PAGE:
Not yet out of the hospital, subprime auto financing at least has left the intensive-care unit.
The credit crunch that hit in 2008 hurt virtually all levels of financing. Subprime suffered the most, making it tough for people with low credit scores to get car loans.
But so-called special financing “is on the way back,” says dealership consultant Rob Hagen, CEO of SpecialFinanceCoach.com. “It's a second coming.”
Showing faith but less zeal is Tim Zierden, a divisional general manager at DealerTrack Inc., provider of indirect-lending services to dealerships.
“Subprime has made a little bit of a comeback,” he says “The feedback is getting a little more positive.”
Signs of life: Some finance firms say they'll consider car-loan applications from consumers with relatively low Fair Isaac Corp. credit scores of less than 500.
“I thought, ‘Wow, I haven't heard that in a while,’” Hagen says at the F&I Management and Technology conference in Orlando, FL. FICO scores range from 300 to 850.
If auto financing has changed, so has the profile of the subprime customer who in the past typically was someone with a checkered credit history or deadbeat tendencies.
But lately, many people with good credit ratings have seen their once-high credit scores fall because of unemployment, underemployment, upside-down mortgages, over use of credit cards and other recessionary ills.
“Many prime customers became casualties of the economy” dropping into non-prime and subprime categories, says Hagen, a 15-year dealership veteran before becoming a consultant.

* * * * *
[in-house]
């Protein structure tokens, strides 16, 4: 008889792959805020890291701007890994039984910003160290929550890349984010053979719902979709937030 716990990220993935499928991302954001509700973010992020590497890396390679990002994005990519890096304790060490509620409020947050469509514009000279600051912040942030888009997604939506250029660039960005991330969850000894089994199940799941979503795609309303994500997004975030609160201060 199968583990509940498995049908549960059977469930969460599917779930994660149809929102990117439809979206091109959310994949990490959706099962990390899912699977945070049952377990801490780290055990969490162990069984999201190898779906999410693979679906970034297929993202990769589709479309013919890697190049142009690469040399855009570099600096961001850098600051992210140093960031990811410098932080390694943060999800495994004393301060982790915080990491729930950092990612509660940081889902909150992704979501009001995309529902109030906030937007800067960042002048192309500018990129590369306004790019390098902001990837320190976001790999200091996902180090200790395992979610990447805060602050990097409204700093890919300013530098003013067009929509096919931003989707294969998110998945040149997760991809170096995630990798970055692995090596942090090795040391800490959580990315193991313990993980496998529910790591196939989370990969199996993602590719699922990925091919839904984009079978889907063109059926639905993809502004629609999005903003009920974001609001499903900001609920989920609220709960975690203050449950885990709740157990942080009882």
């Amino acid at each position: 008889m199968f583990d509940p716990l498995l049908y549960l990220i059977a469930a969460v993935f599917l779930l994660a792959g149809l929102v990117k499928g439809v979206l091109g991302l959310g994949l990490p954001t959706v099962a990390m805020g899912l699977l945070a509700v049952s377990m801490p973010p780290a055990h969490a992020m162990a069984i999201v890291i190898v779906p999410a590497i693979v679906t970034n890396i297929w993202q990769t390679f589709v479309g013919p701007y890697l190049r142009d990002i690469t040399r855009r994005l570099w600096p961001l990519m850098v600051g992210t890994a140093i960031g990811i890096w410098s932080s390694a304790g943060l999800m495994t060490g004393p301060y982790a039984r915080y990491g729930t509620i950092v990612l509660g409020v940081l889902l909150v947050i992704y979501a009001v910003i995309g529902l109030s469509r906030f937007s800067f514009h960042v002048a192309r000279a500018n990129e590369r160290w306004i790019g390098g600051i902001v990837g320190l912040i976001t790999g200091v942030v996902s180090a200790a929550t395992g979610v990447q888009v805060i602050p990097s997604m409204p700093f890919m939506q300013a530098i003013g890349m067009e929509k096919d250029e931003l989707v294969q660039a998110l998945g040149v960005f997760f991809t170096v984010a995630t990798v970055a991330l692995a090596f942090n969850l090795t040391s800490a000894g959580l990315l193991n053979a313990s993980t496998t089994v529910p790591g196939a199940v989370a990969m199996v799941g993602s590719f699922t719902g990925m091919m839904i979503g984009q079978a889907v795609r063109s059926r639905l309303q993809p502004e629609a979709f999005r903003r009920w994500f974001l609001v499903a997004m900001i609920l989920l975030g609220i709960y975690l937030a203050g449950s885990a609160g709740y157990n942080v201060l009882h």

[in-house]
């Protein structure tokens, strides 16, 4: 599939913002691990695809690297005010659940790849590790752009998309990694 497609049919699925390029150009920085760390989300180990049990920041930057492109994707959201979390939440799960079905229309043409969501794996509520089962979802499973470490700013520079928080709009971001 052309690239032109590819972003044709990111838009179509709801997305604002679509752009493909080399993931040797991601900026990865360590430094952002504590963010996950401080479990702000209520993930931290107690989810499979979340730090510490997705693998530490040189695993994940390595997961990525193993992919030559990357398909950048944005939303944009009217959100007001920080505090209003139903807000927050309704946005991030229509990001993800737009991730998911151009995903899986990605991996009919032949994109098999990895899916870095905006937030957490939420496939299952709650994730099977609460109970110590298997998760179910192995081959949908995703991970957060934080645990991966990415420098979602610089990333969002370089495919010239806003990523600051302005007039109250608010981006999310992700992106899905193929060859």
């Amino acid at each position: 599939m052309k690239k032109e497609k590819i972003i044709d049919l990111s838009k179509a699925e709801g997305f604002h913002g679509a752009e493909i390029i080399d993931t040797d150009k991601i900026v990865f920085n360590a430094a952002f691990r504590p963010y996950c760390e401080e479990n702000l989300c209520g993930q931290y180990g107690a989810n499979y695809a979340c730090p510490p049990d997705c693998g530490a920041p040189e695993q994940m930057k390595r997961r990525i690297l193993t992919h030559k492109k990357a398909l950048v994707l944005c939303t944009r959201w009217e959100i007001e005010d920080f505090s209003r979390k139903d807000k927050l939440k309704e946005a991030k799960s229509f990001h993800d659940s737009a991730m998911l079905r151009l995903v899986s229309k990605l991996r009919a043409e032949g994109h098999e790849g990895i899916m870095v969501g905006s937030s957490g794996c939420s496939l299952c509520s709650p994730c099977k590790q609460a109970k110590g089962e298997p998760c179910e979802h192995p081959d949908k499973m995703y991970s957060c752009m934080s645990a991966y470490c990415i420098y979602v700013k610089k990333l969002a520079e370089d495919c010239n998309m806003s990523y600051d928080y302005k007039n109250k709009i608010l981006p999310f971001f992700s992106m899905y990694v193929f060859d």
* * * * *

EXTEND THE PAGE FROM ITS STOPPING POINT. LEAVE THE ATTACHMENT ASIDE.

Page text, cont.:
“Dealers need to know how to handle those customers, how to deal with the transitional situation and explain why their interest rate is now 15% and no longer 5%,” he says.
Some consumers with respectable 780-750 scores a year ago saw their credit ratings “bruised” Zierden says.
Customers whose scores dropped 100 points from the mid-700s aren't goners, he says. “It's just a matter of finding the right car for them. They remain good customers.”
Realizing bad things happen to good people, many lenders now appear willing “to hear stories of why customers are where they are, and try to put a deal together,” Hagen says.
That position is refreshing, because “too often lenders are quick to tell you what's wrong with a deal,” he says.
Some bold lenders are marketing to bankrupt consumers. “Those finance companies can't give a car loan right away, but can after people come out of bankruptcy,” Hagen says. “It's a fresh start.”
Wooing people who went bankrupt carries inherent credit risks, but benefits can outweigh those. “It's a great way to build customers for life,” Hagen says. “They're vulnerable; they're appreciative.”
Dealers should make sure their staffers know how to read credit-bureau reports, he says. “It helps you detect when someone is coming out of a jam, so you can sell his or her story to a lender.”
Conversely, credit-report literacy also aids dealership personnel in deciding whether they want to go to bat for a dubious loan applicant, such as someone who just had a car repossessed.
Lenders today more than ever play a big role in vehicle sales, Zierden says. “The ultimate decision maker in 90% of car deals is the bank.” If dealers can't get loans for customers, “the cars aren't going anywhere.”